Friday, November 24, 2006

It's been a bad day


Twelve years since my Dad passed away, on this day. That year the 24th was actually on Thanksgiving Day.

This year, my cat Allie, who has been diabetic for abour 12 years, and has suffered through just about every problem a cat can have, finally could no longer fight, and is now chasing mice in the sky.

Thanksgiving is not shaping up to be my favorite time of year.

I had taken Allie to the Vet before Thanksgiving, as she had been prescribed some new medication, and she was not responding well to it. She'd recently been diagnosed as having pancreatitis. She had lost weight, and was not her usual energetic self. When I took her in this week, she had lost another pound in just a few weeks, and for a cat already short on padding, that was not a good thing. She was not fond of the new medication, and I was having a horrible time getting any of it in her. It was a powder that needed to be mixed with her food to break it down, before she ate it. Pills or liquids were not good options for this medication. I tried giving it to her with some canned food, but she had no interest in it. All 4 of the other cats came running and begged for it, but she turned up her nose at it. Spoonfeeding her was the next choice, but even then, she would fight me, and would clamp down her jaws to refuse it, or even spit it out. Facing all this, I took her to the Vet, hoping they could turn things around while I would be out of town for the Holiday, and knowing that the medication regiment was too much to ask of the cat sitter.

This morning, I got the first of several calls. Allie was not doing well, and not responding to things they had been trying. Things did not look good, and they were concered. She had been having some seizures, and was not responding well to the IV, etc. They wanted to alert me, and would keep me posted. Next phone call, things had improved a bit, but not significantly. She was more responsive, but staring off into space a bit, etc. However, they were optimistic. The next step though, was to take her to the all night Emergency Vet tonight when my Vet closed up for the night, so she would not be alone, and could be monitored.

The next call changed all that however. The call at 5pm, just when my Vet would be closing, was that Allie was less responsive, had been having more seizures, and going downhill, and they felt like she would not last much longer, probably not even overnight. It then came time for them to ask that dreaded question, that I'd felt might be coming. Did they want me to put her out of her misery ? I'd discussed that with the Vet earlier in case it came to that, since she had been through so much in her 15 years. I just didn't know if her frail body could take much more at that point. She'd gotten so thin and quiet.

Fortunately, I had spent the last few days she was at home, giving her some extra attention. Not just in trying to get her to eat, but in trying to perk her up in spirits and hopefully revive her health by making sure she knew she was loved. I spent time making sure I cuddled with her, and made sure she knew I was spending extra time with her, even though the other cats thought they were being ignored. They were not, of course, but I just gave her first priority for those few days, as I knew the way she was losing weight, etc., that the outlook was not good.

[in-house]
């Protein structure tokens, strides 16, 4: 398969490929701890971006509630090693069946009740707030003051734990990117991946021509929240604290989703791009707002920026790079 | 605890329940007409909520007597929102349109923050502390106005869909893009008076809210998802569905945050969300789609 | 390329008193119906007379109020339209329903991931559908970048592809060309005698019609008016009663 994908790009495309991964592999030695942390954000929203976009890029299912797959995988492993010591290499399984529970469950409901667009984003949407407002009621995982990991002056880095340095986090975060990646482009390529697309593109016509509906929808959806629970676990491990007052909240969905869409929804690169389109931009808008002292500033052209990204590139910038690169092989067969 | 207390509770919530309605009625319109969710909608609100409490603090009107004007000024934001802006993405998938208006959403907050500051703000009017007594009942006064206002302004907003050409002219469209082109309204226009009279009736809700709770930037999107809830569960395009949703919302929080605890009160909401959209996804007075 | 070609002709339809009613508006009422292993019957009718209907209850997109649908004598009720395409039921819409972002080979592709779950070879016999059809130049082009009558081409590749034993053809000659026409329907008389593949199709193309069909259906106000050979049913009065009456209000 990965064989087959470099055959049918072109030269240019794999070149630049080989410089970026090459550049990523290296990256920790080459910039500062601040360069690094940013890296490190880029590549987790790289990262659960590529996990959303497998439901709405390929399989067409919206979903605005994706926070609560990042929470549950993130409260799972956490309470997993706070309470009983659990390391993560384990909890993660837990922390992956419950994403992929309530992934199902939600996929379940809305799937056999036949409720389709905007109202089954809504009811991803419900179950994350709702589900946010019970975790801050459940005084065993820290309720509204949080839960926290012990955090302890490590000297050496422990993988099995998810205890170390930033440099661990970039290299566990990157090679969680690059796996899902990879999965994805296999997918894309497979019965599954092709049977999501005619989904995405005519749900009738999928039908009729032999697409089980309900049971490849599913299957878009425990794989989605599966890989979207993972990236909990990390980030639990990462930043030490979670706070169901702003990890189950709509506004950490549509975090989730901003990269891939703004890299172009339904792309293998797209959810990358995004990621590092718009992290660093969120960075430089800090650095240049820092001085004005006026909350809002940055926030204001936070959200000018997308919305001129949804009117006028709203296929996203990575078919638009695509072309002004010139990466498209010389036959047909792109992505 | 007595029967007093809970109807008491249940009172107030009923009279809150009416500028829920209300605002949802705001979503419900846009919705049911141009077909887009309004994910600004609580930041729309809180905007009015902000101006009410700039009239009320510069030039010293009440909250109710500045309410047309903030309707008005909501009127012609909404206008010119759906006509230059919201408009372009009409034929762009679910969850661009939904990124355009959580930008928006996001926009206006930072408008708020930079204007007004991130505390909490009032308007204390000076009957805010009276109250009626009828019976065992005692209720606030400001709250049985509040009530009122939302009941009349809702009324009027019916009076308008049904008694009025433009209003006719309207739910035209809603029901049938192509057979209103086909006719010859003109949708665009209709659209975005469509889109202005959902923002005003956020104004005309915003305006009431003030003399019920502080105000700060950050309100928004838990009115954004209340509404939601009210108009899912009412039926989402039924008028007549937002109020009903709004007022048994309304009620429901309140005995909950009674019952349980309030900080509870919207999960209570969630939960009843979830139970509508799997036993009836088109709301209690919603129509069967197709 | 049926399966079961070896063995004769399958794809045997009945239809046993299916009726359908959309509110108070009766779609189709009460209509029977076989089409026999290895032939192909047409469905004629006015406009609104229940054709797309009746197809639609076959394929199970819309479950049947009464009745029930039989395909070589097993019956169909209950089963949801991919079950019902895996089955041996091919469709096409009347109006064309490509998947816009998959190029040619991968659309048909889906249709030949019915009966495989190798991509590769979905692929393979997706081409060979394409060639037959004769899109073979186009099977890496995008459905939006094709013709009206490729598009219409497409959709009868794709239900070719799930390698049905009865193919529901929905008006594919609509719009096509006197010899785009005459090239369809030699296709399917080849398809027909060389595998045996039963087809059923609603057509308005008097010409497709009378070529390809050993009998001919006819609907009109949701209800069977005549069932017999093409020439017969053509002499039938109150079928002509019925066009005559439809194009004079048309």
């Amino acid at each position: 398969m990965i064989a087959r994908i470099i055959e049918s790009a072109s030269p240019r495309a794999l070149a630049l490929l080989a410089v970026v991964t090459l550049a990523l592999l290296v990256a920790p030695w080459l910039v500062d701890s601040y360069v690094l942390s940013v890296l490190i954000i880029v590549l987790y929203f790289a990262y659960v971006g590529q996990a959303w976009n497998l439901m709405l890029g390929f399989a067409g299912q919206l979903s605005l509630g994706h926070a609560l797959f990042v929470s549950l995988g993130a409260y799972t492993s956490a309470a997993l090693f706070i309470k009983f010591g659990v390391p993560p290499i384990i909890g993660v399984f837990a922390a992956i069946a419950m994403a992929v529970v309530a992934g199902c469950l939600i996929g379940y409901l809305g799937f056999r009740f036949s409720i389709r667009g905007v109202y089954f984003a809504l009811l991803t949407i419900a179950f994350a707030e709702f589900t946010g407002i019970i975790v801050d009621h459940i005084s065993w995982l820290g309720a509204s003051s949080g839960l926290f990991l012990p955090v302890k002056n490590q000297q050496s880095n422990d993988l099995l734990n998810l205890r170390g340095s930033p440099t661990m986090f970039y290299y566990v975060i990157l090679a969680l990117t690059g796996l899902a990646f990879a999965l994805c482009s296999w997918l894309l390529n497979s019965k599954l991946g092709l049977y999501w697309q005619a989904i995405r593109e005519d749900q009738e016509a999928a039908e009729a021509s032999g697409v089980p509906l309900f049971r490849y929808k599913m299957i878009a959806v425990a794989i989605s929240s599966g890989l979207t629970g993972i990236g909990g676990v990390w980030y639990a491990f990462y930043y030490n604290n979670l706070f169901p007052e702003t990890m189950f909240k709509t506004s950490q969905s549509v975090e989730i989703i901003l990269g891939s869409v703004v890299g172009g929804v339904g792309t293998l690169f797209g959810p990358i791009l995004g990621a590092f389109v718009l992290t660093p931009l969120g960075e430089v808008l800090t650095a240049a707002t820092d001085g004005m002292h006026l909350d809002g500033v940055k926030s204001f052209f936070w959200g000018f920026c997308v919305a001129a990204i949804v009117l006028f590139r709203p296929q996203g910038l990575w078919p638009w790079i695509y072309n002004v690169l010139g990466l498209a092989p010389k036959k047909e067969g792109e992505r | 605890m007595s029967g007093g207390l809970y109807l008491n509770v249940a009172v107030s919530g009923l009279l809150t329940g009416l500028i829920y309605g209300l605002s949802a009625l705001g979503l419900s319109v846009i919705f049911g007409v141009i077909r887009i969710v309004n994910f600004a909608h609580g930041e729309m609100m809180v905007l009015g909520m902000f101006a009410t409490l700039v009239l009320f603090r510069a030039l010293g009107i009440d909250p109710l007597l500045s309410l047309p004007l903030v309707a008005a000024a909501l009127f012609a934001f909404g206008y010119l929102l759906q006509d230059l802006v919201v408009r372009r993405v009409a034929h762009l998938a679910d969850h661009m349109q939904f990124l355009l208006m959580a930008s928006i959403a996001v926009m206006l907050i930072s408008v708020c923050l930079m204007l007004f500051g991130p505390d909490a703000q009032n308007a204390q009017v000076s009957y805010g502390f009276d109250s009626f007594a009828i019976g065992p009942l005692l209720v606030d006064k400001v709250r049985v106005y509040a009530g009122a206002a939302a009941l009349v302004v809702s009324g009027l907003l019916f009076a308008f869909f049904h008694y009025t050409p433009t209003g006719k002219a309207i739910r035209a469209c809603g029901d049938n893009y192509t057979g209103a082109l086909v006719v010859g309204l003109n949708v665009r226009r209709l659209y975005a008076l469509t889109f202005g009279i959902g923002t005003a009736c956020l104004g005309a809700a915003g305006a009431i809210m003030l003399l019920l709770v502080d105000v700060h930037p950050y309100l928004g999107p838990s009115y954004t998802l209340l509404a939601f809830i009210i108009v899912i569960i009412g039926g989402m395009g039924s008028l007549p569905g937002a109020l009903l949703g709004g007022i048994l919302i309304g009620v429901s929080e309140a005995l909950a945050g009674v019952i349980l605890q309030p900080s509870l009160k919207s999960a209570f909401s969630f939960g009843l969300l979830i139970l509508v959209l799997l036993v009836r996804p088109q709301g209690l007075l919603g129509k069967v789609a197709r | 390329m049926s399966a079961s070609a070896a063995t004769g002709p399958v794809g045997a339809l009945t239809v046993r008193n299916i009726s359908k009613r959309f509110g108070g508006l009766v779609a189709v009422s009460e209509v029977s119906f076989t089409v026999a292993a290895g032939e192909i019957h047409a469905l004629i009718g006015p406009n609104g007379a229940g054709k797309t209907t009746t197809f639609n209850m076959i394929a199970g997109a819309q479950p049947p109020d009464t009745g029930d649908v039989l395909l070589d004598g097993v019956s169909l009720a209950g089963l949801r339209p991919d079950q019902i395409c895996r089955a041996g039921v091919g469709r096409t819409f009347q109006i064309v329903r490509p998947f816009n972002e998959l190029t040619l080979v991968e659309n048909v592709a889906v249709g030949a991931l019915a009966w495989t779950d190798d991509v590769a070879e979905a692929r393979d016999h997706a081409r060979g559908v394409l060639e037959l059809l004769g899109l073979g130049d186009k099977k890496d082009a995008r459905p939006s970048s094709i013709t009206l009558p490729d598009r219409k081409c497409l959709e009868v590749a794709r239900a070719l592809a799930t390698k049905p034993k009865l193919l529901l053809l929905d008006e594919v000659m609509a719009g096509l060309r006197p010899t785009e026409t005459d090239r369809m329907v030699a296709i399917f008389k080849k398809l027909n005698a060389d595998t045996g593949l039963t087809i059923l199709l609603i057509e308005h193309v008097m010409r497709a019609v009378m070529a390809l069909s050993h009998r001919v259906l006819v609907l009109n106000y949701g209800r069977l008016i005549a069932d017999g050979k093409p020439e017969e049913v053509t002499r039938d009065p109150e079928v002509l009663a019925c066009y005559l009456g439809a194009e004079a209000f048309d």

I did have to tell the Vet that it was time. Time to allow Allie to let go, and not just exist. It was so tough to say that. Especially not being there to actually say "goodbye". I could have had them wait until Saturday, and driven home to say goodbye in person, but she would have spent Friday night suffering and miserable, and maybe not even being able to last until 9am Saturday morning. So I told them it was time. Time to release her, and set her free.

I have so many good memories of Allie, but also rememberances of brushes with death before. 12 years ago or so, she was so sick, I thought she would not survive that. She had an infection, and it was in discovering that, that she was first diagnosed as diabetic. Finding that she was diabetic, they first had to treat the infection, and clear it up, before they could treat her diabetes and insulin level. She really nearly did not make it through that. But the same Vets that saved her back then, did all they could today, to save her, but it was just her time this time. She had an extra 12 years as it was, so I know she appreciated that. I always was sure she knew she had almost not made it through that illness 12 years ago. She always was so much more affectionate after that near miss.

My memories will always be good. Even at the end at home, she was always the lady. She never went outside the litter box, she did not complain, and she always let me know she loved me. What more could I ask for ?